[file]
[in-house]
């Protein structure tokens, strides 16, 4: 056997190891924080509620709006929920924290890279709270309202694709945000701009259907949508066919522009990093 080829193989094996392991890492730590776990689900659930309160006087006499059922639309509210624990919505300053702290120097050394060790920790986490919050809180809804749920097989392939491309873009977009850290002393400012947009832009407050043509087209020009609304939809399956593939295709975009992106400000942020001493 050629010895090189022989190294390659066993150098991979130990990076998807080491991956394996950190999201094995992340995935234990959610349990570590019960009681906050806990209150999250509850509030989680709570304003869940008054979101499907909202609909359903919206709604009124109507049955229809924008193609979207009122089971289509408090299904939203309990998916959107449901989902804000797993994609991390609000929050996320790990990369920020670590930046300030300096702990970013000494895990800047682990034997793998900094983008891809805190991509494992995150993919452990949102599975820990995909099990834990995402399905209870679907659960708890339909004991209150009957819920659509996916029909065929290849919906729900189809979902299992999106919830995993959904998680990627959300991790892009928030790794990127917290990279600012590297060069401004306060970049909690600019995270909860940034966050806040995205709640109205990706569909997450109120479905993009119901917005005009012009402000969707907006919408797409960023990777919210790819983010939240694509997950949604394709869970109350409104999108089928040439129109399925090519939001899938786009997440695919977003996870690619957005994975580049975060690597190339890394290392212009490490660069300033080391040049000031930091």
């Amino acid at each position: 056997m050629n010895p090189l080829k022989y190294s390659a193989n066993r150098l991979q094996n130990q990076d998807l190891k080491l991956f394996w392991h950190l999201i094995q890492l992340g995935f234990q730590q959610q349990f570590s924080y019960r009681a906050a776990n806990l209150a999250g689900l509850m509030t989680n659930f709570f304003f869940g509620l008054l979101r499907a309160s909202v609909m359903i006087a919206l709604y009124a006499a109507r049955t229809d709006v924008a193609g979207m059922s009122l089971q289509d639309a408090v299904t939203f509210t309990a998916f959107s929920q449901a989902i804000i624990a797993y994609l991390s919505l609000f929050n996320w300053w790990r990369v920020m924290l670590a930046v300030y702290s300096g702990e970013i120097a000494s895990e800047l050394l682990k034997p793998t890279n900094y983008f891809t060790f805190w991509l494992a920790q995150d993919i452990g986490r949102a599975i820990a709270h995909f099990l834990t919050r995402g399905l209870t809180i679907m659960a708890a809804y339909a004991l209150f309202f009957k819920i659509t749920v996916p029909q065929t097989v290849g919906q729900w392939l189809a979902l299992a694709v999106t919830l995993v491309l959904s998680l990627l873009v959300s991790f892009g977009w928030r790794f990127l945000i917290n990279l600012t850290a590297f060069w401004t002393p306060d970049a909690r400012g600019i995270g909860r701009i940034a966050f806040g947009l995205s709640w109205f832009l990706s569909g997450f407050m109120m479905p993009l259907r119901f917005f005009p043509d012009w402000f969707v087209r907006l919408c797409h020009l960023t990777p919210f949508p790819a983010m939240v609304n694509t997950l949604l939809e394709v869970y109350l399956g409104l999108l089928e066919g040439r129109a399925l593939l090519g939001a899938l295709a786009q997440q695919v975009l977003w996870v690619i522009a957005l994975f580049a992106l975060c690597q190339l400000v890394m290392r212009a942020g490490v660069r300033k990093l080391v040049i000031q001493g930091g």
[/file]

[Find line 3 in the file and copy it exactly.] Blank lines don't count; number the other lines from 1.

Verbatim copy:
């Amino acid at each position: 056997m050629n010895p090189l080829k022989y190294s390659a193989n066993r150098l991979q094996n130990q990076d998807l190891k080491l991956f394996w392991h950190l999201i094995q890492l992340g995935f234990q730590q959610q349990f570590s924080y019960r009681a906050a776990n806990l209150a999250g689900l509850m509030t989680n659930f709570f304003f869940g509620l008054l979101r499907a309160s909202v609909m359903i006087a919206l709604y009124a006499a109507r049955t229809d709006v924008a193609g979207m059922s009122l089971q289509d639309a408090v299904t939203f509210t309990a998916f959107s929920q449901a989902i804000i624990a797993y994609l991390s919505l609000f929050n996320w300053w790990r990369v920020m924290l670590a930046v300030y702290s300096g702990e970013i120097a000494s895990e800047l050394l682990k034997p793998t890279n900094y983008f891809t060790f805190w991509l494992a920790q995150d993919i452990g986490r949102a599975i820990a709270h995909f099990l834990t919050r995402g399905l209870t809180i679907m659960a708890a809804y339909a004991l209150f309202f009957k819920i659509t749920v996916p029909q065929t097989v290849g919906q729900w392939l189809a979902l299992a694709v999106t919830l995993v491309l959904s998680l990627l873009v959300s991790f892009g977009w928030r790794f990127l945000i917290n990279l600012t850290a590297f060069w401004t002393p306060d970049a909690r400012g600019i995270g909860r701009i940034a966050f806040g947009l995205s709640w109205f832009l990706s569909g997450f407050m109120m479905p993009l259907r119901f917005f005009p043509d012009w402000f969707v087209r907006l919408c797409h020009l960023t990777p919210f949508p790819a983010m939240v609304n694509t997950l949604l939809e394709v869970y109350l399956g409104l999108l089928e066919g040439r129109a399925l593939l090519g939001a899938l295709a786009q997440q695919v975009l977003w996870v690619i522009a957005l994975f580049a992106l975060c690597q190339l400000v890394m290392r212009a942020g490490v660069r300033k990093l080391v040049i000031q001493g930091g």